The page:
Worker placement games, like Lords of Waterdeep, offer multiple paths to victory with options to gain victory points. Going all in on one type is rarely a winning strategy, but neither is diversifying equally. The same could be said for prioritizing backlogs. So is this an art or science?
A little of both.
Similarly, managing a product backlog requires a balanced approach to ensure you aren’t focusing on just one dimension to the detriment of the overall success.
Backlog management assumes you have both created a backlog and defined an MVP. This article will specifically address prioritization for a product that has already launched.
Backlog Item Types
Leaning heavily on Kano and Herzberg before him, most backlog items fall into one of three buckets:
1 – Motivators, Exciters, or Delighters
- These are the features that will engage users, increase adoption, and drive demand through differentiation when introduced.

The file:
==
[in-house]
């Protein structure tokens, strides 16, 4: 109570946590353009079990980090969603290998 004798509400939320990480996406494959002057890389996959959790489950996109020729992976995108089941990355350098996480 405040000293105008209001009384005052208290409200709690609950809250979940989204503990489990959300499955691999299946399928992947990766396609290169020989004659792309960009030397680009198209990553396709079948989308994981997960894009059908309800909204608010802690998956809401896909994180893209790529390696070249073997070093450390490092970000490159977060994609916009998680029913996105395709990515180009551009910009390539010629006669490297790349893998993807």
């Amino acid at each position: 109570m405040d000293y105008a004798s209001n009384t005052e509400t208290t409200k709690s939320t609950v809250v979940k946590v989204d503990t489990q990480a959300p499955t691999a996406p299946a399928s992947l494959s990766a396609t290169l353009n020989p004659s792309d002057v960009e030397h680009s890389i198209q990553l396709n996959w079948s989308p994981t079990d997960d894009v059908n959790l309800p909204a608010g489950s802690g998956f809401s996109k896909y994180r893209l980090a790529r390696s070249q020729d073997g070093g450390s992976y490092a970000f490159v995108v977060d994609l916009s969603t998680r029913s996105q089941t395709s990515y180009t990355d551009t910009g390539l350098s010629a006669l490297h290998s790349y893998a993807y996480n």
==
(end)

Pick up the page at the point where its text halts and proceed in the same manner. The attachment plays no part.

- Example: Innovations in vehicles such as lane keep assist.
2 – Detractors or Hygiene Factors
- These are the features that when absent or broken upset users. Over time, many motivators become Detractors as they become expected.
- Example: Where electric windows and locks were once luxuries, it’s now difficult to find new vehicles without these features.
3 – Enablers
- These are features that do not have an obvious impact on users but are dependencies that ensure products can keep pace with detractors and lay a foundation for future innovation. Tech debt usually falls into this category.
- Example: Designing a more sophisticated engine computer on which new safety features, advanced diagnostics, and more can be built.